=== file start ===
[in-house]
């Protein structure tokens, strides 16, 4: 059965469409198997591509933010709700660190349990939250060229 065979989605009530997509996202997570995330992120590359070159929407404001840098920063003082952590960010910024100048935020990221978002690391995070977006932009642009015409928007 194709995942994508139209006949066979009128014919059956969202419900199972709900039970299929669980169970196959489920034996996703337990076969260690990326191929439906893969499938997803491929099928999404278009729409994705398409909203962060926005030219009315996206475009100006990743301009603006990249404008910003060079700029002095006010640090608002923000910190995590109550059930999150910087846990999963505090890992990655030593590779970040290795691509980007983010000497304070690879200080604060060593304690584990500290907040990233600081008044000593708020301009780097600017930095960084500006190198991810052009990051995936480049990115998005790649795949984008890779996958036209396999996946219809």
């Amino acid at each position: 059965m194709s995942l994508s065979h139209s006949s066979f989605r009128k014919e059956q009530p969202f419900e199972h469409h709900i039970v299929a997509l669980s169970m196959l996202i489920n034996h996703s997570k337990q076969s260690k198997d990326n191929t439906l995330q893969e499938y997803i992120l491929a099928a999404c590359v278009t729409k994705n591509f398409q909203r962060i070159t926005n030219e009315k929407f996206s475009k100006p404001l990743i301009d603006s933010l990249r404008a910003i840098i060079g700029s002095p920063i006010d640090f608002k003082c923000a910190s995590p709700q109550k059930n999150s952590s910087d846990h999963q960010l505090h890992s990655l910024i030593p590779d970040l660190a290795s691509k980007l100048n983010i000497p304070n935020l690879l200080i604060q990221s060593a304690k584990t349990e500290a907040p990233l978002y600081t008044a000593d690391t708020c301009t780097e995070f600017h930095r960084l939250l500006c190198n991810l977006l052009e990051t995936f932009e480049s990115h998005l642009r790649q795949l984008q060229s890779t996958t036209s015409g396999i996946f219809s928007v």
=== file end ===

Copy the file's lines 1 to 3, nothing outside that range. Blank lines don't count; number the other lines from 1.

[in-house]
């Protein structure tokens, strides 16, 4: 059965469409198997591509933010709700660190349990939250060229 065979989605009530997509996202997570995330992120590359070159929407404001840098920063003082952590960010910024100048935020990221978002690391995070977006932009642009015409928007 194709995942994508139209006949066979009128014919059956969202419900199972709900039970299929669980169970196959489920034996996703337990076969260690990326191929439906893969499938997803491929099928999404278009729409994705398409909203962060926005030219009315996206475009100006990743301009603006990249404008910003060079700029002095006010640090608002923000910190995590109550059930999150910087846990999963505090890992990655030593590779970040290795691509980007983010000497304070690879200080604060060593304690584990500290907040990233600081008044000593708020301009780097600017930095960084500006190198991810052009990051995936480049990115998005790649795949984008890779996958036209396999996946219809």
């Amino acid at each position: 059965m194709s995942l994508s065979h139209s006949s066979f989605r009128k014919e059956q009530p969202f419900e199972h469409h709900i039970v299929a997509l669980s169970m196959l996202i489920n034996h996703s997570k337990q076969s260690k198997d990326n191929t439906l995330q893969e499938y997803i992120l491929a099928a999404c590359v278009t729409k994705n591509f398409q909203r962060i070159t926005n030219e009315k929407f996206s475009k100006p404001l990743i301009d603006s933010l990249r404008a910003i840098i060079g700029s002095p920063i006010d640090f608002k003082c923000a910190s995590p709700q109550k059930n999150s952590s910087d846990h999963q960010l505090h890992s990655l910024i030593p590779d970040l660190a290795s691509k980007l100048n983010i000497p304070n935020l690879l200080i604060q990221s060593a304690k584990t349990e500290a907040p990233l978002y600081t008044a000593d690391t708020c301009t780097e995070f600017h930095r960084l939250l500006c190198n991810l977006l052009e990051t995936f932009e480049s990115h998005l642009r790649q795949l984008q060229s890779t996958t036209s015409g396999i996946f219809s928007v």